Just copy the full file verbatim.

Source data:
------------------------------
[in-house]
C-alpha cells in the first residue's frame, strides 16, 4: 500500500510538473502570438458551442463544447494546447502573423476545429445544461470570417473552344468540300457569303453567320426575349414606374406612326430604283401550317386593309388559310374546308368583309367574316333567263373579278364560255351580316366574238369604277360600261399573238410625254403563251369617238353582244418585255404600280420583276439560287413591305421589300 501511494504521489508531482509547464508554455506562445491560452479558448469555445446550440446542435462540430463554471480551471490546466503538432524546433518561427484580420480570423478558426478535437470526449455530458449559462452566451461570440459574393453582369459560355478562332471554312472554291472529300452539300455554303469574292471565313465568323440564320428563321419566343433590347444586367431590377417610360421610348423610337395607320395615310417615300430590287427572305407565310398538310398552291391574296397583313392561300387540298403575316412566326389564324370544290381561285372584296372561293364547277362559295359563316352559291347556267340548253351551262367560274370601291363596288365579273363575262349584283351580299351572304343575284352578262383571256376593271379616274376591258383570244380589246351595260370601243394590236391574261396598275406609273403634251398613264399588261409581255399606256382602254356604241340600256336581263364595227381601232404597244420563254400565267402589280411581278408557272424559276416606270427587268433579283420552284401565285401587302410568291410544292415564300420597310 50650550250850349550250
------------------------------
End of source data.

[in-house]
C-alpha cells in the first residue's frame, strides 16, 4: 500500500510538473502570438458551442463544447494546447502573423476545429445544461470570417473552344468540300457569303453567320426575349414606374406612326430604283401550317386593309388559310374546308368583309367574316333567263373579278364560255351580316366574238369604277360600261399573238410625254403563251369617238353582244418585255404600280420583276439560287413591305421589300 501511494504521489508531482509547464508554455506562445491560452479558448469555445446550440446542435462540430463554471480551471490546466503538432524546433518561427484580420480570423478558426478535437470526449455530458449559462452566451461570440459574393453582369459560355478562332471554312472554291472529300452539300455554303469574292471565313465568323440564320428563321419566343433590347444586367431590377417610360421610348423610337395607320395615310417615300430590287427572305407565310398538310398552291391574296397583313392561300387540298403575316412566326389564324370544290381561285372584296372561293364547277362559295359563316352559291347556267340548253351551262367560274370601291363596288365579273363575262349584283351580299351572304343575284352578262383571256376593271379616274376591258383570244380589246351595260370601243394590236391574261396598275406609273403634251398613264399588261409581255399606256382602254356604241340600256336581263364595227381601232404597244420563254400565267402589280411581278408557272424559276416606270427587268433579283420552284401565285401587302410568291410544292415564300420597310 50650550250850349550250